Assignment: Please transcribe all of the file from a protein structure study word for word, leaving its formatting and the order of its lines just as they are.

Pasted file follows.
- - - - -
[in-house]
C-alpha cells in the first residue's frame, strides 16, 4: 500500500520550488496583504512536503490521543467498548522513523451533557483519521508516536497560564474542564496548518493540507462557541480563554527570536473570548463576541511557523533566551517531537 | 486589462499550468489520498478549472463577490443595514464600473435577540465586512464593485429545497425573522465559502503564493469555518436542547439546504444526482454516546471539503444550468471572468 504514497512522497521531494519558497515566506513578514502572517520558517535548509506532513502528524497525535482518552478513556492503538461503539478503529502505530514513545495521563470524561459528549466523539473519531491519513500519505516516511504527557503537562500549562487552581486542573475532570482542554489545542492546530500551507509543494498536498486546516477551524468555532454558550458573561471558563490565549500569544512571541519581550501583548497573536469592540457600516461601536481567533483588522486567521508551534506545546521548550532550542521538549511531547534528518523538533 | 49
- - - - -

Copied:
[in-house]
C-alpha cells in the first residue's frame, strides 16, 4: 500500500520550488496583504512536503490521543467498548522513523451533557483519521508516536497560564474542564496548518493540507462557541480563554527570536473570548463576541511557523533566551517531537 | 486589462499550468489520498478549472463577490443595514464600473435577540465586512464593485429545497425573522465559502503564493469555518436542547439546504444526482454516546471539503444550468471572468 504514497512522497521531494519558497515566506513578514502572517520558517535548509506532513502528524497525535482518552478513556492503538461503539478503529502505530514513545495521563470524561459528549466523539473519531491519513500519505516516511504527557503537562500549562487552581486542573475532570482542554489545542492546530500551507509543494498536498486546516477551524468555532454558550458573561471558563490565549500569544512571541519581550501583548497573536469592540457600516461601536481567533483588522486567521508551534506545546521548550532550542521538549511531547534528518523538533 | 49